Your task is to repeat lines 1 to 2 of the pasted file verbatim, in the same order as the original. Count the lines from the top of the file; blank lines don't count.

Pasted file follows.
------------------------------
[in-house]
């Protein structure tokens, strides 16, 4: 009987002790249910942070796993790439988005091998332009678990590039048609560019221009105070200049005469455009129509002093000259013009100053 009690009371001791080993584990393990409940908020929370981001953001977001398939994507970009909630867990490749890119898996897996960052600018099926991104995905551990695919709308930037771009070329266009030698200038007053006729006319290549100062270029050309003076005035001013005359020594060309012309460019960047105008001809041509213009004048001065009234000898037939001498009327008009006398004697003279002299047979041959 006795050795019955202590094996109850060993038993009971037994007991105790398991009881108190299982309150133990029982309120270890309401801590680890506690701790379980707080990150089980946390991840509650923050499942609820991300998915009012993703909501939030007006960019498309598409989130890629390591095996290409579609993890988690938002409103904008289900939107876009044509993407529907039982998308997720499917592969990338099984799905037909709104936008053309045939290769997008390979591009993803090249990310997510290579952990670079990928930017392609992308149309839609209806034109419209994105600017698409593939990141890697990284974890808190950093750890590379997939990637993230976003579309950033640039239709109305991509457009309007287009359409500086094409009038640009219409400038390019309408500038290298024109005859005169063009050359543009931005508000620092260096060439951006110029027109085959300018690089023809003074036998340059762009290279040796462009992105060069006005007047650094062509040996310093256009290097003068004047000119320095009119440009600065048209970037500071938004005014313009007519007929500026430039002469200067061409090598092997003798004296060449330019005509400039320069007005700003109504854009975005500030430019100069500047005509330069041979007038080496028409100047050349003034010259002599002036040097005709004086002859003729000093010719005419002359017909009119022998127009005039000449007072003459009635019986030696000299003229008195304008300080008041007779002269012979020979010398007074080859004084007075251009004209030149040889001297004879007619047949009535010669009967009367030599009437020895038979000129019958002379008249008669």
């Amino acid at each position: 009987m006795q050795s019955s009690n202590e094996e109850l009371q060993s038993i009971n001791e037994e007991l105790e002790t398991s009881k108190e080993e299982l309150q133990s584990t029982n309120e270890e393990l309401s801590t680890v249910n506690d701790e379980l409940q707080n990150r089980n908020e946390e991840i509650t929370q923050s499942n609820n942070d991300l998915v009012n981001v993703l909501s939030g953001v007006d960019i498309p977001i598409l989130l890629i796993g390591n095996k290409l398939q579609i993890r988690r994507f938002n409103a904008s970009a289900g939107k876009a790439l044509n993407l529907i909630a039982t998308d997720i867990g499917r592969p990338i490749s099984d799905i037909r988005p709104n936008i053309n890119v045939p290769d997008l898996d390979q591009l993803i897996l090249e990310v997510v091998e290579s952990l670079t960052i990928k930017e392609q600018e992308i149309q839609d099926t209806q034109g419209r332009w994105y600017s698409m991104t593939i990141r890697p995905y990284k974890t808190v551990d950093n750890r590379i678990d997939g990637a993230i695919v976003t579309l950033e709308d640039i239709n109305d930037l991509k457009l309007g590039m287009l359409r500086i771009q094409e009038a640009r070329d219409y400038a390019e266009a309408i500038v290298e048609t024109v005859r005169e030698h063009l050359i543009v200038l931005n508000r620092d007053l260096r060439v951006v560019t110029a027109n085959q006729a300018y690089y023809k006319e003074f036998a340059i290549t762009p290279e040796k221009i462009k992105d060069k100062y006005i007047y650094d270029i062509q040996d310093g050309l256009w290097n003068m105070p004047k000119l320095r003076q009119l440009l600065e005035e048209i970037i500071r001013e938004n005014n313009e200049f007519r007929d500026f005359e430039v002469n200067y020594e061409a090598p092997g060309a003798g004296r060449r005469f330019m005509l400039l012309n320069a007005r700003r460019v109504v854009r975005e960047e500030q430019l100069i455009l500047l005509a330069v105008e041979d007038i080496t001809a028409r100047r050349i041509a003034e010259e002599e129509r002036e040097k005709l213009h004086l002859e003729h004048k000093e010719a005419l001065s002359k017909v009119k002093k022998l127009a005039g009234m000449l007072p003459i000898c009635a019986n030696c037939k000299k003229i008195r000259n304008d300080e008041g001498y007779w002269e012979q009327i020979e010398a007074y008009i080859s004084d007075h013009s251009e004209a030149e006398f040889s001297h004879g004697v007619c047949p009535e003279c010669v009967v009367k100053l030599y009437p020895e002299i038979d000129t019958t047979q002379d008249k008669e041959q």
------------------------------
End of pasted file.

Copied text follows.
[in-house]
């Protein structure tokens, strides 16, 4: 009987002790249910942070796993790439988005091998332009678990590039048609560019221009105070200049005469455009129509002093000259013009100053 009690009371001791080993584990393990409940908020929370981001953001977001398939994507970009909630867990490749890119898996897996960052600018099926991104995905551990695919709308930037771009070329266009030698200038007053006729006319290549100062270029050309003076005035001013005359020594060309012309460019960047105008001809041509213009004048001065009234000898037939001498009327008009006398004697003279002299047979041959 006795050795019955202590094996109850060993038993009971037994007991105790398991009881108190299982309150133990029982309120270890309401801590680890506690701790379980707080990150089980946390991840509650923050499942609820991300998915009012993703909501939030007006960019498309598409989130890629390591095996290409579609993890988690938002409103904008289900939107876009044509993407529907039982998308997720499917592969990338099984799905037909709104936008053309045939290769997008390979591009993803090249990310997510290579952990670079990928930017392609992308149309839609209806034109419209994105600017698409593939990141890697990284974890808190950093750890590379997939990637993230976003579309950033640039239709109305991509457009309007287009359409500086094409009038640009219409400038390019309408500038290298024109005859005169063009050359543009931005508000620092260096060439951006110029027109085959300018690089023809003074036998340059762009290279040796462009992105060069006005007047650094062509040996310093256009290097003068004047000119320095009119440009600065048209970037500071938004005014313009007519007929500026430039002469200067061409090598092997003798004296060449330019005509400039320069007005700003109504854009975005500030430019100069500047005509330069041979007038080496028409100047050349003034010259002599002036040097005709004086002859003729000093010719005419002359017909009119022998127009005039000449007072003459009635019986030696000299003229008195304008300080008041007779002269012979020979010398007074080859004084007075251009004209030149040889001297004879007619047949009535010669009967009367030599009437020895038979000129019958002379008249008669």